15 December 2012
A winter wonderland
Dublin was aglow last night, with Christmas shoppers thronging the city centre streets, and a holiday buzz in the narrow streets in the Temple Bar area, where weekend revellers appeared to be enjoying the dry, crisp and bright mid-winter weather.
About 20 of us with cathedral links – some chapter members, others choir members and acolytes, and some priests who are involved in the liturgical and pastoral life of the cathedral – had our pre-Christmas dinner in Essex Gate last night.
Later, as we strolled back past the cathedral, I was amazed how many people were enjoying the peace and tranquillity of the grounds of the cathedral late at night.
That sharp crisp weather continued today, with clear blue skies and few clouds, and in the bright morning I was at a funeral in Saint Brigid’s Church, Stillorgan.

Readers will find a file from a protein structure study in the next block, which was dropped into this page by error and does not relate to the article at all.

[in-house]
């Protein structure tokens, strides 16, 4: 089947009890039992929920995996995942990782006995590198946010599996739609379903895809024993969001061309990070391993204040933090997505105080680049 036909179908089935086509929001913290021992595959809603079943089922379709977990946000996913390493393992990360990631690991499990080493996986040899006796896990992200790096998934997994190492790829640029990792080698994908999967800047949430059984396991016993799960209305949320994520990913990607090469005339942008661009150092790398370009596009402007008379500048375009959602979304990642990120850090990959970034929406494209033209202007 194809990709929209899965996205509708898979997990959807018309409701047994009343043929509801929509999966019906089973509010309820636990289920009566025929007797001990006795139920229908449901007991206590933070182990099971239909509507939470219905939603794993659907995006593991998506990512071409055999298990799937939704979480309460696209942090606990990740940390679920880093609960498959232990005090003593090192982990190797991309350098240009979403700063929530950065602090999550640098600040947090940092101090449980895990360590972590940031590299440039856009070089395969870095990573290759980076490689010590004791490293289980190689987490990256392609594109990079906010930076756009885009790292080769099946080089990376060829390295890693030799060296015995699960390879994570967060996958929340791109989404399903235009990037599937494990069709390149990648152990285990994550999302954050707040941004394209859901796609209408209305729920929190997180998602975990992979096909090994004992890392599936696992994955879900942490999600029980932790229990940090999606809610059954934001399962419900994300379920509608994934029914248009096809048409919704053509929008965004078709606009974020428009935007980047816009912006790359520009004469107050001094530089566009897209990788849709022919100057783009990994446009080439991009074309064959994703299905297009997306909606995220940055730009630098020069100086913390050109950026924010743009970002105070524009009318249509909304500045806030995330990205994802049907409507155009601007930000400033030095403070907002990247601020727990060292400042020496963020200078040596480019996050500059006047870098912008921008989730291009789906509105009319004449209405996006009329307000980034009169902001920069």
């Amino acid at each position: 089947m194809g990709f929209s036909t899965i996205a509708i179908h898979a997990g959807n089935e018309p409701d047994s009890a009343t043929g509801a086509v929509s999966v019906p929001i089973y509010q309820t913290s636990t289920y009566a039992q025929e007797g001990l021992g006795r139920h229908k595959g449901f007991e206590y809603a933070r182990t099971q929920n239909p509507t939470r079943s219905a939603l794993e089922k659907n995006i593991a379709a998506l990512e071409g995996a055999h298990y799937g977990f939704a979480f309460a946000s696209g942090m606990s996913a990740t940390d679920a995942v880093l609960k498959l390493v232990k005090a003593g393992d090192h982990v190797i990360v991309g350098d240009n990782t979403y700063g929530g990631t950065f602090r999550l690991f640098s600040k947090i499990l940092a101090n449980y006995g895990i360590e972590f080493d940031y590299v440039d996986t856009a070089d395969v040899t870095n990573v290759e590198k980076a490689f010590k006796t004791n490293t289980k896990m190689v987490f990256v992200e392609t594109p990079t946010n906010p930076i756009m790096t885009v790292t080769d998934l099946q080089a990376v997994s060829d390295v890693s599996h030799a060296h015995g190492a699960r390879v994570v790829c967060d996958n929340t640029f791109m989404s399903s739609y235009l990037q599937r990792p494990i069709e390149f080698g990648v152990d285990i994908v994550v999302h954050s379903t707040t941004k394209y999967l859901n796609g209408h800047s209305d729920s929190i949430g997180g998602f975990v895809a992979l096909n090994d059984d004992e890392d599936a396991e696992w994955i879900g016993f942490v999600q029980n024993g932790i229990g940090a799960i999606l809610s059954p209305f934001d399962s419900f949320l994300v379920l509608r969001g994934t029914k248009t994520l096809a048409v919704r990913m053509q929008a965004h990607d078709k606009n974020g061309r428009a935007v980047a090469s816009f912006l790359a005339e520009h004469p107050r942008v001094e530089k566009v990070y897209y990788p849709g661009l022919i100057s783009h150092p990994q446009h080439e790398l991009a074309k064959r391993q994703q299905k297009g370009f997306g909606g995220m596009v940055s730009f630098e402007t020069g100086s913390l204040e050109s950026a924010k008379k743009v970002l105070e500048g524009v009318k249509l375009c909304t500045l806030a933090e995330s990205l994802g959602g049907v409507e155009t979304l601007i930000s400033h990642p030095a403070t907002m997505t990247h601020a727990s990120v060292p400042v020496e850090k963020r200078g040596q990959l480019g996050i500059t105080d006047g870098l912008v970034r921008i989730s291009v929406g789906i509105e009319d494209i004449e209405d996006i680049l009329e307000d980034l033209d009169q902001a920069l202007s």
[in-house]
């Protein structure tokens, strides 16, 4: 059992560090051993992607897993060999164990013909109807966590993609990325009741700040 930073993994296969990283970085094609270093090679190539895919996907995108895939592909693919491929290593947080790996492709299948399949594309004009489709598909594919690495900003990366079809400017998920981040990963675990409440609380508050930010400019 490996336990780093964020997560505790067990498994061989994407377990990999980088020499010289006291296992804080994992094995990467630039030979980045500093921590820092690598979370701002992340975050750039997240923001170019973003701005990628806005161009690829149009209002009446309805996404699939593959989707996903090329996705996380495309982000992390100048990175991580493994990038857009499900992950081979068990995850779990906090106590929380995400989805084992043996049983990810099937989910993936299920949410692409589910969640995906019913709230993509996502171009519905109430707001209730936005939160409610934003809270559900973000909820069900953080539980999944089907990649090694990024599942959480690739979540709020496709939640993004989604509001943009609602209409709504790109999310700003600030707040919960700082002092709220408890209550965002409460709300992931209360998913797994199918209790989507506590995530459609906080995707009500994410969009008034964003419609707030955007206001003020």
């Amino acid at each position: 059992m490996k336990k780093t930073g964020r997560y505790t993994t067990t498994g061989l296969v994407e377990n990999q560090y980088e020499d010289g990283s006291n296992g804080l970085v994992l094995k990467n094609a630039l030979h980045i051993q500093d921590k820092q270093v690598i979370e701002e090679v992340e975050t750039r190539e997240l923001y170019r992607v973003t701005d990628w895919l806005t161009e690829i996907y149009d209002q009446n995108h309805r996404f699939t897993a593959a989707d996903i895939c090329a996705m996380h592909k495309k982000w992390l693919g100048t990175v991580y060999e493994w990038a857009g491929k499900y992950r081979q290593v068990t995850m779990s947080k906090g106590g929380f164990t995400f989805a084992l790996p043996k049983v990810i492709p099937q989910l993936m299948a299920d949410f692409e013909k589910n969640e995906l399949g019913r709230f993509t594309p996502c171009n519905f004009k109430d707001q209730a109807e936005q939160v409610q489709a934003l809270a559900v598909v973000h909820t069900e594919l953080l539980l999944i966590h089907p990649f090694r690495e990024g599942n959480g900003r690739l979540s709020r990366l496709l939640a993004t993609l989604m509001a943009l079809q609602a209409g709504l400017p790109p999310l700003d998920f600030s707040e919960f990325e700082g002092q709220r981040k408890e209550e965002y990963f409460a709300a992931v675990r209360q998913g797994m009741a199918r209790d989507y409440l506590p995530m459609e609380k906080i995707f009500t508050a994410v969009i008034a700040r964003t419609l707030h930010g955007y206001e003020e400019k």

Stillorgan is an ancient parish, but the original church was in ruins by the late 17th century and the present church was built between 1706 and 1712, but it was given a much later Georgian appearance when the tower and north aisle were added in 1812.
The graves in the churchyard include those of three generation of the Gough family, who once lived at Saint Helen’s, on the Stillorgan Road – now the Radisson Hotel – which was bought in 1851 by Field Marshall Hugh Gough (1779-1869), 1st Viscount Gough. He is buried in the churchyard at Saint Brigid’s alongside his son, George Gough (1815-1895), 2nd Viscount Gough, and Hugh Gough (1849-1919), 3rd Viscount Gough.
The parishioners of Saint Brigid’s also included Archbishop Richard Whatley (1787-1863), who lived at Redesdale House and who once pronounced: “Happiness is no laughing matter.”
From Stillorgan, two of us went down the N11 to Greystones, Co Wicklow, and had lunch in the Happy Pear on Church Road, before going for a walk on the beach. The tide was in, and as the waves broke gently on the sand and the water receded, they left a shining, silvery glow on the sand.
We stopped again in Bray for a coffee and ice cream in Gino’s and a second walk on the beach there. It was so bright that was almost possible to imagine that this could have been a Spring day.